The deterioration of a mind.
A visual response on the descent of a transient relationship through representational processes.
I decontextualize, then I reconstruct. Dissecting and looking past the obvious, close observation of the subject. I work on small scale because I believe it allows a more intimate, delicate connection with the piece while still allowing the viewer a broad exploration into the individual reality of each work.
I attempted to give up everything I loved that did not love me back. But now, I analyse and I make. Using first and second-hand experiences of toxic behaviour within a relationship as the subject matter while extracting the essence and feeling involved in those experiences through a trail and error process of stitching techniques to create an atmosphere within each piece that will push the audience to hopefully question and explore the meaning behind every action taken within their own relationship. Any relationship.
Within the range of small works, I have a variety of muted, pared-down pieces as well as over-worked, heavily-stitched pieces. The range of stitch techniques and styles are relevant to the depth and complexity of relationships.
Rachel is a contemporary artist living and working near Belfast, Northern Ireland. She is currently in her final year at the Ulster University, Belfast studying fine art, painting. Rachel focuses on both the human form and the affect humans have on the environment.
She explores the human mind-set where we think we know everything when, in fact, sometimes nature knows more.
No matter where you live, the day-to-day human struggles remain the same. We give ourselves a very hard time, going over things in our heads, things we should have said, done, or just feeling like the world is against us. We are our own worst enemies. This body of work looks deep into our souls and explores the emotions we have, both of ecstasy and despair.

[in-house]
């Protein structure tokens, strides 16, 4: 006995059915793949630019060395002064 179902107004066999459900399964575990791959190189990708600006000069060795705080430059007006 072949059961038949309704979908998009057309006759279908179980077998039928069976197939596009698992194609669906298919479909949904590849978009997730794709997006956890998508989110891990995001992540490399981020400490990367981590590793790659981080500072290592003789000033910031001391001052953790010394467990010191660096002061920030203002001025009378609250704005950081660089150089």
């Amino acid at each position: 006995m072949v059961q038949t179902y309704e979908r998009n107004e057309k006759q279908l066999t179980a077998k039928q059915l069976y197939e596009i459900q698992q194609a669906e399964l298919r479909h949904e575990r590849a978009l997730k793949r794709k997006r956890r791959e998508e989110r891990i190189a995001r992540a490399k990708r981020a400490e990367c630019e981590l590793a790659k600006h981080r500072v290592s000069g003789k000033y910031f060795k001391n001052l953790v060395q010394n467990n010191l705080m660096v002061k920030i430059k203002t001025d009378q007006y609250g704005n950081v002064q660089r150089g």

Nathalie Caleyron Donnelly is originally from France but has lived in North Belfast for most of her life. She discovered printmaking through a workshop in Seacourt Print Workshop (Bangor) 5 years ago.
It was a ‘love at first sight’ experience and she has been involved in printmaking and in Seacourt since.
Her prints are mostly multiplate lino, often with an element of monoprinting, giving a uniqueness to each single hand pulled print within the same edition.
My prints tend to centre around my « happy places ». The safe havens you go to to when you close your eyes and take a deep breath; little gems that feed the soul and take you away from the oppressing reality of our burning planet, crumbling NHS and overall scary politics.
They are special places, friends, cherished memories; ‘selfies’ in my favourite cafés where I can doodle surrounded by beautiful objects, views, atmosphere and indulge my coffee addiction.
The Black box, Green Room. Lino and monoprint. / 50 edition. June 2019